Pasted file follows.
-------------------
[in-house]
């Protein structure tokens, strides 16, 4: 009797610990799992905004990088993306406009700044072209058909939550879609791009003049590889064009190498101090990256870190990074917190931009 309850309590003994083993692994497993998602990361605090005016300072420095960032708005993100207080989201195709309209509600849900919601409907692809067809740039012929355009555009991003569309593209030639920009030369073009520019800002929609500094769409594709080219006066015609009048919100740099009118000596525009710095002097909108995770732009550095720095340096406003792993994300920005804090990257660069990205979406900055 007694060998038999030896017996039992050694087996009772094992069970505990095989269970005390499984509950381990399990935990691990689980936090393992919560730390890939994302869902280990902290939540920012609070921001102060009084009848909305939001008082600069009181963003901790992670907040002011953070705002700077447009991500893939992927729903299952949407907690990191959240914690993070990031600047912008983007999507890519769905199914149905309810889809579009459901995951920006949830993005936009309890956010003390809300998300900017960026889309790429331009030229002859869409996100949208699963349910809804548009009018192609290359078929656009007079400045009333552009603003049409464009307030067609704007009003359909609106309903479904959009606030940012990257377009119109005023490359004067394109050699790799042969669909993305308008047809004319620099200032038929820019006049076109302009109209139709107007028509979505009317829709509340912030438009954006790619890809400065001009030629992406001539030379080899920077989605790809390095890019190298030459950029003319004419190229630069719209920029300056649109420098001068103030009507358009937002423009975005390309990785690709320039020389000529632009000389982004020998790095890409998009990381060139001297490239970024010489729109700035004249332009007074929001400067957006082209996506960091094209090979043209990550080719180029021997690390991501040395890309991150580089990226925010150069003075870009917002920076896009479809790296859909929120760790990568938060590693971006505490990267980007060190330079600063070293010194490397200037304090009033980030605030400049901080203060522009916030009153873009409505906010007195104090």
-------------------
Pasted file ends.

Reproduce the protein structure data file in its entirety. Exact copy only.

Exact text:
[in-house]
């Protein structure tokens, strides 16, 4: 009797610990799992905004990088993306406009700044072209058909939550879609791009003049590889064009190498101090990256870190990074917190931009 309850309590003994083993692994497993998602990361605090005016300072420095960032708005993100207080989201195709309209509600849900919601409907692809067809740039012929355009555009991003569309593209030639920009030369073009520019800002929609500094769409594709080219006066015609009048919100740099009118000596525009710095002097909108995770732009550095720095340096406003792993994300920005804090990257660069990205979406900055 007694060998038999030896017996039992050694087996009772094992069970505990095989269970005390499984509950381990399990935990691990689980936090393992919560730390890939994302869902280990902290939540920012609070921001102060009084009848909305939001008082600069009181963003901790992670907040002011953070705002700077447009991500893939992927729903299952949407907690990191959240914690993070990031600047912008983007999507890519769905199914149905309810889809579009459901995951920006949830993005936009309890956010003390809300998300900017960026889309790429331009030229002859869409996100949208699963349910809804548009009018192609290359078929656009007079400045009333552009603003049409464009307030067609704007009003359909609106309903479904959009606030940012990257377009119109005023490359004067394109050699790799042969669909993305308008047809004319620099200032038929820019006049076109302009109209139709107007028509979505009317829709509340912030438009954006790619890809400065001009030629992406001539030379080899920077989605790809390095890019190298030459950029003319004419190229630069719209920029300056649109420098001068103030009507358009937002423009975005390309990785690709320039020389000529632009000389982004020998790095890409998009990381060139001297490239970024010489729109700035004249332009007074929001400067957006082209996506960091094209090979043209990550080719180029021997690390991501040395890309991150580089990226925010150069003075870009917002920076896009479809790296859909929120760790990568938060590693971006505490990267980007060190330079600063070293010194490397200037304090009033980030605030400049901080203060522009916030009153873009409505906010007195104090």